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When should a death threat count?

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Sometimes social media, places like Twitter and Facebook, can be a great place.

Sometimes.

But often those online services can be something far worse, harmful even.

At its worst, social media is a cesspool of anger, narrow-mindedness and caustic harassment. It is common-sense, common-courtesy, humanity drowning in a sea of soapboxes.

But words typed in a Facebook page rant or a spur-of-the-moment tweet still don't seem to have the full weight of responsibility. Tweeting a death threat, wishing someone dead, can result in a confusion of legal issues.

That confusion seems fueled by the natural casualness in which people communicate in these sorts of settings. To make a threat stick, to have it escape the protection of First Amendment rights and become criminal, it has to be a considered a "true threat."

But the point at which telling someone you want to kill them makes the leap from blowing off steam to true threat can be confusing. Trying to figure that out when it comes to a Facebook post, even more so.

And that's what the U.S. Supreme Court this month is trying to figure out.

Last week, the justices heard arguments on Elonis v. United States, a 2010 case that sent Anthony Elonis to prison for threatening on Facebook to kill his estranged wife, an FBI agent and a nearby kindergarten class. Lawyers in a similar case, one involving a Texas League of Legends player who threatened to shoot up a school, are keeping a close eye on the results.

It's also the sort of decision that could impact the rising tide of online harassment within the gaming community. While not a gaming-only issue by any means, it's a problem felt by so many in what was once a close-knit community. Gamers seem, at times, desperate to feed on themselves.

It's the sort of case, as with many Supreme Court decisions, that could have a very lasting impact. In this case, it could help shape the way people are allowed to communicate online.


"This case is about the meaning of making a 'true threat' in the context of online communications," said Lyle Denniston, a reporter with the SCOTUS blog who's been covering the Court since 1958. "The Court will be deciding whether the context makes a difference in the nature of threatening comments. It has generally proceeded with caution in applying the First Amendment to new media, and that caution was apparent during the oral argument on Monday."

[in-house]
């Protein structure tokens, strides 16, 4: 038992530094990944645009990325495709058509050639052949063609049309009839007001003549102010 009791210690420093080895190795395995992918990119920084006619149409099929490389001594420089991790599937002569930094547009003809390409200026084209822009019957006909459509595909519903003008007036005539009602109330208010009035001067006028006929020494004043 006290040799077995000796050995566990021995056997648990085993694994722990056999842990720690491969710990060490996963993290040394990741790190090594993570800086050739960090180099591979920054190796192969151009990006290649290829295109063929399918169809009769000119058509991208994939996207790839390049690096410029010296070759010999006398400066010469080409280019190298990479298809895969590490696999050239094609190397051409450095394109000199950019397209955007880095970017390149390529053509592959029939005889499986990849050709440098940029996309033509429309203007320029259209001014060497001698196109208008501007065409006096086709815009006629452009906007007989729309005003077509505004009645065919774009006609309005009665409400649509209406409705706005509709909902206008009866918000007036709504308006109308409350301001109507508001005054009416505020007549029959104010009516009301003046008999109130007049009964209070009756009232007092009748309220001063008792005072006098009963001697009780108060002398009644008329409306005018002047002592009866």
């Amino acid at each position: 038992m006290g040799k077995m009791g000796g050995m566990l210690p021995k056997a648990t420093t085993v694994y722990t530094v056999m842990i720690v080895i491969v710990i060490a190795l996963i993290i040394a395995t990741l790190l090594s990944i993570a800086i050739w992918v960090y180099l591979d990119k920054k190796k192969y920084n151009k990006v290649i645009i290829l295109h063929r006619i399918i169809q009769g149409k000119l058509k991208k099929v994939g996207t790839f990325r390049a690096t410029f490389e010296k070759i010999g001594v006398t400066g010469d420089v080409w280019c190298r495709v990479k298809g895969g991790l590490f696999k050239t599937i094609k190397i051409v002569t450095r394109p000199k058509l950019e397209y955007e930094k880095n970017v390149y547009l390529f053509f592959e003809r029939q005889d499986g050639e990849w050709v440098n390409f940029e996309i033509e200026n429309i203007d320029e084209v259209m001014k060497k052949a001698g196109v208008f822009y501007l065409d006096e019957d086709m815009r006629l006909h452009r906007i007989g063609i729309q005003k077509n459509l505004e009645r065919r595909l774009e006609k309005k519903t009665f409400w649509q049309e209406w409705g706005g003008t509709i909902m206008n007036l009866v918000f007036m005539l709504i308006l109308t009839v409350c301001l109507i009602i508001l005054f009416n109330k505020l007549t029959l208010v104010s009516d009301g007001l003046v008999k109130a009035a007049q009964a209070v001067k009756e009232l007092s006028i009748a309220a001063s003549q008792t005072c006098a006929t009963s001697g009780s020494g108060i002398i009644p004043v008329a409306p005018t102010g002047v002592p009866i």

Context, he explained, can mean everything in terms of how something like a threat is interpreted.

"If the threats were made in a public park or on a street corner, they might still gain First Amendment protection, because parks and sidewalks have long been considered free speech forums," he said. "If the threats were made face to face, they might not get First Amendment protection, because in that situation, the threat might appear to be carried out immediately or soon after being made."

In this case, the Court needs to decide where Facebook lands on that scale. And depending on what it says, it would likely extend beyond Facebook to other forms of social media.

"The decision will be very significant, if the Court is able to craft a workable definition of what a 'true threat' would be in the online media, especially if it draws a significant distinction between threats in an entertainment context — rap music, for example — and mere personal rants," Denniston said. "It will be most important to learn what discretion the decision leaves to criminal law prosecutors."


If ruled as a true threat, it would also mean that local law enforcement, which at times seems hesitant to investigate tweeted death threats, might find more reason to do so.

And threats that include specific actionable information, like the victim's home address, could certainly help push a case toward being a true threat.

Denniston believes that the Court, which will likely take months in private to reach a final conclusion, will likely be looking for ways to write as narrow an opinion as it can, essentially trying to give more authority to prosecutors without trampling First Amendment rights.

That it takes a court to decide just how free speech can be before it becomes a threat is the sad result of today's society, summarized neatly by a modern adage: anonymity plus audience creates terrible people.

Put simply, the freedom to say anything to anyone with no sense of consequence can bring out the worst in some.

Finding that line to walk between prohibitive laws (the sorts of things that could restrict protests against police brutality) and dangerously free speech (like shouting "fire" in a movie theater when there is none) is the sort of mandate for which the Court was created.

When community fails, I suppose, laws will have to do.

Good Game is an internationally syndicated weekly news and opinion column about the big stories of the week in the gaming industry and its bigger impact on things to come. Brian Crecente is a founding News Editor of Polygon.

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